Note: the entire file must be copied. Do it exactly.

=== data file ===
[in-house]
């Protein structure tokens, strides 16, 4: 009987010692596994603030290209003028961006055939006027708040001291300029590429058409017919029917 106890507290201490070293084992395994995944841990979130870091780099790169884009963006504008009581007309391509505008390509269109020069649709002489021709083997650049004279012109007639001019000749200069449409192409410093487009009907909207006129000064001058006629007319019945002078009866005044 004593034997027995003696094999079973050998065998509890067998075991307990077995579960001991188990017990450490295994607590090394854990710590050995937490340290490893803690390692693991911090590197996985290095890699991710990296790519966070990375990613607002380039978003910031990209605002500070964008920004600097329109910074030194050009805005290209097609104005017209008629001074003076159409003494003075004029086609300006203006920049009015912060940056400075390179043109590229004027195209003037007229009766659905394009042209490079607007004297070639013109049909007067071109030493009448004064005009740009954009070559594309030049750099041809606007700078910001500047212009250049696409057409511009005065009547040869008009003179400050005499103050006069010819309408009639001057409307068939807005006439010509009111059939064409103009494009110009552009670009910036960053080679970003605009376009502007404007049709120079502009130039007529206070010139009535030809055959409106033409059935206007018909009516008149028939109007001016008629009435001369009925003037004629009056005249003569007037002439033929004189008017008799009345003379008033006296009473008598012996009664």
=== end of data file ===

[in-house]
């Protein structure tokens, strides 16, 4: 009987010692596994603030290209003028961006055939006027708040001291300029590429058409017919029917 106890507290201490070293084992395994995944841990979130870091780099790169884009963006504008009581007309391509505008390509269109020069649709002489021709083997650049004279012109007639001019000749200069449409192409410093487009009907909207006129000064001058006629007319019945002078009866005044 004593034997027995003696094999079973050998065998509890067998075991307990077995579960001991188990017990450490295994607590090394854990710590050995937490340290490893803690390692693991911090590197996985290095890699991710990296790519966070990375990613607002380039978003910031990209605002500070964008920004600097329109910074030194050009805005290209097609104005017209008629001074003076159409003494003075004029086609300006203006920049009015912060940056400075390179043109590229004027195209003037007229009766659905394009042209490079607007004297070639013109049909007067071109030493009448004064005009740009954009070559594309030049750099041809606007700078910001500047212009250049696409057409511009005065009547040869008009003179400050005499103050006069010819309408009639001057409307068939807005006439010509009111059939064409103009494009110009552009670009910036960053080679970003605009376009502007404007049709120079502009130039007529206070010139009535030809055959409106033409059935206007018909009516008149028939109007001016008629009435001369009925003037004629009056005249003569007037002439033929004189008017008799009345003379008033006296009473008598012996009664």